8.5” x 14” is the standard size for this brochure. Since this type of brochure has more pages and is larger than the other standard brochures, it is prominently used for presenting detailed information.

Now that you know the different types of brochures choose the one that fits all your content and graphic requirements. And you’re all set to move towards your next step, designing!

5 Things to keep in mind before you start designing your brochure

The key to creating an impressive, effective brochure starts before you actually start designing. This step is crucial for all brands across sectors, as it will help run the designing process smoothly, and it’s a step closer to achieving the desired outcome.

To help you through this step, we have curated 5 important things that you should keep in mind before you start designing your brochure:

Understand who you are designing for

Understanding your audience is crucial as different types of audiences require different designs. To understand your audience better, ask yourself who is the ideal customer, what is he/she looking for, will they prefer images over text or vice versa, what is the best you can do to grab his/her attention, etc.

Answers to these questions will give you a clear idea about who your audience is and what they expect out of you.

Know what you want to get out of the brochure

Without knowing what result you’re hoping to achieve, you will never know whether you should go ahead with the same designs or if you need to make some changes to your design. Define your metrics for success based on what you wish to achieve from your brochure.

Decide upon your budget

The budget for a brochure is more than just knowing how many brochures you want to print. Having an estimated budget helps you determine the type of paper you want to use, what kind of design you want, which printing technique you want to use, etc.

Knowing how many monetary resources you have for printing and designing your brochure will help you in making calculated decisions and squeeze the most out of your budget.

Know who you are

Knowing what your brand is a must. It is essential to have a clear image of how your brand is and how you want to portray it. Having this clarity will come through in your designs, which in turn will resonate with your audience and potential customers.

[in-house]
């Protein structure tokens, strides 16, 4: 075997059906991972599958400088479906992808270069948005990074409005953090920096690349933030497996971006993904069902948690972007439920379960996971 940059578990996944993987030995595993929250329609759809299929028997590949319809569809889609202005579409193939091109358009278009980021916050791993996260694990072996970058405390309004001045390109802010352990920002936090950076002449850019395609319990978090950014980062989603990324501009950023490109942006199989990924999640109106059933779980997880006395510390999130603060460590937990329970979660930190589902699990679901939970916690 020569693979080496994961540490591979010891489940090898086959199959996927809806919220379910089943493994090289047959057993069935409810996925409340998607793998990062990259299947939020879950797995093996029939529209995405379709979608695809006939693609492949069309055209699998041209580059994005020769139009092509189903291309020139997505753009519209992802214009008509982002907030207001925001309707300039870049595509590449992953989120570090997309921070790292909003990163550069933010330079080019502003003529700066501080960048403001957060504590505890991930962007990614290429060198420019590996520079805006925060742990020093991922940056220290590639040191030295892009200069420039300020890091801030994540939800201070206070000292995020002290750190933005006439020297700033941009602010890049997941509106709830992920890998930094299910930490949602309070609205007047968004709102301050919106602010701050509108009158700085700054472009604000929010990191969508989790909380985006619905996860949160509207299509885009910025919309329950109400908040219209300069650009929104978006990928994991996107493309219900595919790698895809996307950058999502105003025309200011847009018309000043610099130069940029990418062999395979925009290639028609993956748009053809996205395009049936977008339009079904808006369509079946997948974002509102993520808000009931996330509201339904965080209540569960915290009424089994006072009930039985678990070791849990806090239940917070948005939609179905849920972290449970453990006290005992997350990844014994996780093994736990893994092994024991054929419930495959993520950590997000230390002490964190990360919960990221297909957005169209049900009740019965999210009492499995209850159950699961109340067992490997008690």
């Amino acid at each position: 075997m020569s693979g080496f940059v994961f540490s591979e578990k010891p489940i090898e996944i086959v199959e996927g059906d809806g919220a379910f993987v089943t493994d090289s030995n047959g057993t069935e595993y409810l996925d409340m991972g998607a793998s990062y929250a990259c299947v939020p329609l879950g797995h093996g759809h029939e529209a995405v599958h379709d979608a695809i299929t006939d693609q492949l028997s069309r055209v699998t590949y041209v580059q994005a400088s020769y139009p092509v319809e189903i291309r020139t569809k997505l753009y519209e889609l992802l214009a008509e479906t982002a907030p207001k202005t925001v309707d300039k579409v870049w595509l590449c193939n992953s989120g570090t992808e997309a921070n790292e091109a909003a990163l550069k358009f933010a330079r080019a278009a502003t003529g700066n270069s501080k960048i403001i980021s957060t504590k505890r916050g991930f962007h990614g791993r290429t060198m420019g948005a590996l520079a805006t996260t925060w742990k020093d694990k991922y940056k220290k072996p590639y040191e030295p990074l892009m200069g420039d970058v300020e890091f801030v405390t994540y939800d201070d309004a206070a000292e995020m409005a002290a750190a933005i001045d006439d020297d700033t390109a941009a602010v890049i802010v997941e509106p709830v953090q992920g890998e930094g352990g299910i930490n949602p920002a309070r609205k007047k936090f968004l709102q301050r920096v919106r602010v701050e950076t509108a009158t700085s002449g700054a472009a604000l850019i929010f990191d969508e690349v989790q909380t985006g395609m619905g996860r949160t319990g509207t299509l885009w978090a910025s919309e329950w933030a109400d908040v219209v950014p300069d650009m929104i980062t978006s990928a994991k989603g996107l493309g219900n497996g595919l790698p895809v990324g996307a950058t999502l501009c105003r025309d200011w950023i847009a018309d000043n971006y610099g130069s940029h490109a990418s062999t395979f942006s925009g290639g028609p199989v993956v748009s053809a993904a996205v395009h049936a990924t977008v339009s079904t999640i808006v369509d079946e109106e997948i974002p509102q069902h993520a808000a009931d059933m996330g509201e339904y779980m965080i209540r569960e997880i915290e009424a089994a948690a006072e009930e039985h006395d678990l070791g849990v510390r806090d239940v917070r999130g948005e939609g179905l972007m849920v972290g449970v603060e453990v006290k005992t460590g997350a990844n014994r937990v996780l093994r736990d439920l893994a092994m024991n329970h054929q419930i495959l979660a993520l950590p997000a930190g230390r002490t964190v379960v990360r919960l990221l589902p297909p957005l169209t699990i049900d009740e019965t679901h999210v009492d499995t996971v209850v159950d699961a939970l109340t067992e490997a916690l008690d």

Figure out what you want to say

You must have a clear idea of what message you want your brochure to convey and how you will present it effectively. Knowing your message before you start design will also help you in coming up with designs that strengthen your message. Try using a strong, clear message that will resonate with your audience.

Having answers to the above pointers will help you transition smoothly to your next step, brochure designing! The importance of these pointers lies in the fact that they provide you and your designer with a clean, clear vision of what you’re looking for in a design.

A brochure can have all the relevant information in it, but it won’t matter unless someone actually opens and reads it. And this is where brochure designing saves the day.

11 Tips that can transform your brochure design

In this digital age, where paid ad campaigns and hashtags are ruling our lives, getting handed a brochure, a print medium, is like coming up for fresh air. They are great tools used by marketers to grab the attention of their potential clients.

Creating an ideal brochure design that has balance between content and design will help you go a long way and also increases your chances of potential customers. To help you ace your brochure design game, we have curated a list of 11 tips to design the ideal brochure:

Turn it around with Accent pages

These are pages that don’t contain any information, but yet they serve an essential purpose. Accent pages act as a break-up of what the viewer is seeing, giving viewers enough time to process each image individually.

Embrace change

A variety of differently designed brochures with the same information allows your audience to choose which one they want to pick. For instance, three different images, along with three different color washes, can be used to give each brochure an individualistic personality while they all consist of the same information.

Die cuts are fun

Die cuts can create engaging windows to reveal tiny bits of information. What it does is, it evokes interest and curiosity in the viewer to open and check out the full picture or content. Die cuts help make a simple brochure design fun and engaging.

Go loco with typography

Experiment around with typography to make your brochure appealing and engaging. Creating typography, along with images, visuals, and or graphics, is an exciting way of making sure that you’re implementing both of these elements.